“Each of these pairings is necessitated by the Voting Rights Act and population shifts,” said Rep. Edward Lindsey (R-Atlanta). “The areas represented by these members lost population in relation to the growth in the rest of the state. For instance, of the 10 smallest districts by population, eight are inside the perimeter in metro Atlanta. South Georgia has similarly lost population.”

The special session to consider redistricting begins on Monday, August 15, and the House Legislative and Congressional Reapportionment Committee will meet on Tuesday, August 16 to begin taking public comment on the proposed plan and any other plans proposed by other Representative.

Tuesday, July 5, 2011

Deal releases findings of Atlanta school probe

Gov. Nathan Deal today released an outline of findings from the state’s investigation into the 2009 administration of the Atlanta Public Schools CRCT exams.

“Nothing is more important to the future of our state than ensuring that today’s students receive a first-class education and integrity in testing is a necessary piece of the equation,” said Deal. “When test results are falsified and students who have not mastered the necessary material are promoted, our students are harmed, parents lose sight of their child’s true progress, and taxpayers are cheated. The report’s findings are troubling, but I am encouraged that this investigation will bring closure to the problems that existed in APS and restore the focus on students and the classroom. As we begin to turn the page on this dark chapter in Atlanta Public Schools, I am confident brighter days lie ahead.”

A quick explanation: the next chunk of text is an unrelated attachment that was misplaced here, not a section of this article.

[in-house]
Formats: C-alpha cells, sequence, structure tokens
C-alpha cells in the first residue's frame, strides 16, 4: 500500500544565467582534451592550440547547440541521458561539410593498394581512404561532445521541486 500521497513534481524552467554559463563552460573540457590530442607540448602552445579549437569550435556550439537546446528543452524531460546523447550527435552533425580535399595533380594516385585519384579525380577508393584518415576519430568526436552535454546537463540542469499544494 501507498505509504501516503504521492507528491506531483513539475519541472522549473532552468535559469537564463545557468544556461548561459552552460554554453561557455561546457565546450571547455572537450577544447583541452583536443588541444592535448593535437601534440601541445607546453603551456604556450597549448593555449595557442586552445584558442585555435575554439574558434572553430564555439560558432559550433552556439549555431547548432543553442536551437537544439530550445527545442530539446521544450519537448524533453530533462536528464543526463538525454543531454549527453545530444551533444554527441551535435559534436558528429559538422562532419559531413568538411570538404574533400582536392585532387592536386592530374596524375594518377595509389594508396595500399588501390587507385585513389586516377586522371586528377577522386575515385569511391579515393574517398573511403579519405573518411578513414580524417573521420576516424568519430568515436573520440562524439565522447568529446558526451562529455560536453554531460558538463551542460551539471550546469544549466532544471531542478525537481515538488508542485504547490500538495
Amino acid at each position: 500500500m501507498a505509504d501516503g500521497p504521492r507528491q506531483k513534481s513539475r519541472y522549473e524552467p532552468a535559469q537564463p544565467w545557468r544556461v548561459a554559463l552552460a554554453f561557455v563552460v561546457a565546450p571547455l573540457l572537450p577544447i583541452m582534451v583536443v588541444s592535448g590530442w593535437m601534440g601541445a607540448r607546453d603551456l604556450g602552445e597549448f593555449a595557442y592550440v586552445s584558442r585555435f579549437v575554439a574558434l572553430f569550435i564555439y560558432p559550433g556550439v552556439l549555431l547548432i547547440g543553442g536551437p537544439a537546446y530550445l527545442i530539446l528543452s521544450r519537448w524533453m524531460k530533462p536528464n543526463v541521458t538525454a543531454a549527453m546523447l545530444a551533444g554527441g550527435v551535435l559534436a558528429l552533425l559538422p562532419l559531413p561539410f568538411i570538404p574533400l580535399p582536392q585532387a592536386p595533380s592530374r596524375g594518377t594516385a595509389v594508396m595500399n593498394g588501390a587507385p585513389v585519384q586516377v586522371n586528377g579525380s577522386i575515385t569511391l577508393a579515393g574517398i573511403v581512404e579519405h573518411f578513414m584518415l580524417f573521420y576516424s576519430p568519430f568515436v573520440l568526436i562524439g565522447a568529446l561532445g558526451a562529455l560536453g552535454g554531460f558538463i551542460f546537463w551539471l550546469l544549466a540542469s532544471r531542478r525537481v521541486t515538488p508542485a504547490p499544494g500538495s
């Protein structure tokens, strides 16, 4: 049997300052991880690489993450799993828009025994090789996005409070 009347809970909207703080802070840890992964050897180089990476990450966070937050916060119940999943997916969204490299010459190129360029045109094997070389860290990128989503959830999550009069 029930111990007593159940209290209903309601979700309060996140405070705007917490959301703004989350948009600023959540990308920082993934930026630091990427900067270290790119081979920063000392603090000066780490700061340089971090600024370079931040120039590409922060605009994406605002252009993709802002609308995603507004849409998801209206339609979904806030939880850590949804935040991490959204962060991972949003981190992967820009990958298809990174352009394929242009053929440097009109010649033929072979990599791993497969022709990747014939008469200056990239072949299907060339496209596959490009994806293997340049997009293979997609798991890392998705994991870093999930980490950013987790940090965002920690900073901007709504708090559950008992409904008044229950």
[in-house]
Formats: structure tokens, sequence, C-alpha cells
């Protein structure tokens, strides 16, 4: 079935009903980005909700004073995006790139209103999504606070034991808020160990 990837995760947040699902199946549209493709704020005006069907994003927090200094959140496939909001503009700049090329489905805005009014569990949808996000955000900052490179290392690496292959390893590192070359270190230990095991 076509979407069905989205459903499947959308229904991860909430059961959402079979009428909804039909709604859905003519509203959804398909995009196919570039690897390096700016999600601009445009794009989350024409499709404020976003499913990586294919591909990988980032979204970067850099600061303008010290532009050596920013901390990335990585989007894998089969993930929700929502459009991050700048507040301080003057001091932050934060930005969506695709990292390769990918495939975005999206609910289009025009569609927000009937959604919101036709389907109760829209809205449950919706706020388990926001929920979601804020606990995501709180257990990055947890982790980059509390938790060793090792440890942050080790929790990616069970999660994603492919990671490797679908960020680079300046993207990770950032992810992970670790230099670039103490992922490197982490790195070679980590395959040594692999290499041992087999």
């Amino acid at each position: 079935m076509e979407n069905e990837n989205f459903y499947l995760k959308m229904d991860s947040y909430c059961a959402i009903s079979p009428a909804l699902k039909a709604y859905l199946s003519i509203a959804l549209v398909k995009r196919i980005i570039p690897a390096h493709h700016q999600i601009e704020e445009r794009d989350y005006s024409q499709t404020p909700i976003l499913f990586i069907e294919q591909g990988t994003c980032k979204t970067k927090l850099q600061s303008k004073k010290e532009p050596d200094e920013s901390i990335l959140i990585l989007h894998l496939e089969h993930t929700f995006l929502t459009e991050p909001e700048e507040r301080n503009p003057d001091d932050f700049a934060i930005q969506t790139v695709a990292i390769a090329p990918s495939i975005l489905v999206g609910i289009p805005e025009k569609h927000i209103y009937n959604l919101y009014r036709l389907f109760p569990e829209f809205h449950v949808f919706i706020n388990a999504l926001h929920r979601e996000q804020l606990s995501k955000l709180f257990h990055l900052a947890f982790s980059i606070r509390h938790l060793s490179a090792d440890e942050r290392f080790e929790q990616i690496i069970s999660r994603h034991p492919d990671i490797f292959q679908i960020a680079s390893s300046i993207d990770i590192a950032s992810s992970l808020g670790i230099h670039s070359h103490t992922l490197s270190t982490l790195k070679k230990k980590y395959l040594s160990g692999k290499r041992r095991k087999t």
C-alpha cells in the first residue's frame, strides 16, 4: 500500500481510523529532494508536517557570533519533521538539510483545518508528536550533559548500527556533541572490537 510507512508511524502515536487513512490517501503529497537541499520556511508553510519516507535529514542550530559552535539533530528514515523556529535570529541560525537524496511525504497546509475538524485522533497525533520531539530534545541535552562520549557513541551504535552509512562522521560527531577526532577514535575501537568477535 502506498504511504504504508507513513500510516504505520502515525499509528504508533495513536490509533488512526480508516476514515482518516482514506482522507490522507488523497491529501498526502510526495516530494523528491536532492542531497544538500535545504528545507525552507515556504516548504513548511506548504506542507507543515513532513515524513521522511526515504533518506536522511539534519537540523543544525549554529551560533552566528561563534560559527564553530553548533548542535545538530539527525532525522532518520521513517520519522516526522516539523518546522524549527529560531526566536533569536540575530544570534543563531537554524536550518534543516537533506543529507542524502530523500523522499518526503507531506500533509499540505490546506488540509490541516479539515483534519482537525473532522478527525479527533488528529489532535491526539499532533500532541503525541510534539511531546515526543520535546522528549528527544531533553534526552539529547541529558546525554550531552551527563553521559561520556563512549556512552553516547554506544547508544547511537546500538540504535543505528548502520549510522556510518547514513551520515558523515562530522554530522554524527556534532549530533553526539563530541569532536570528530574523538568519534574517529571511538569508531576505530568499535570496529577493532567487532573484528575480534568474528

An outline of the findings of the investigation follows:

· Thousands of children were harmed by the 2009 CRCT cheating by being denied remedial education because of their inflated CRCT scores.

o We found cheating in 44 of the 56 schools we examined (78.6%). There were 38 principals of those 56 schools (67.9%) found to be responsible for, or directly involved in, cheating.

o We determined that 178 teachers and principals in the Atlanta Public Schools System cheated. Of the 178, 82 confessed to this misconduct. Six principals refused to answer our questions, and pled the Fifth Amendment, which, under civil law is an implied admission of wrongdoing. These principals, and 32 more, either were involved with, or should have known that, there was test cheating in their schools.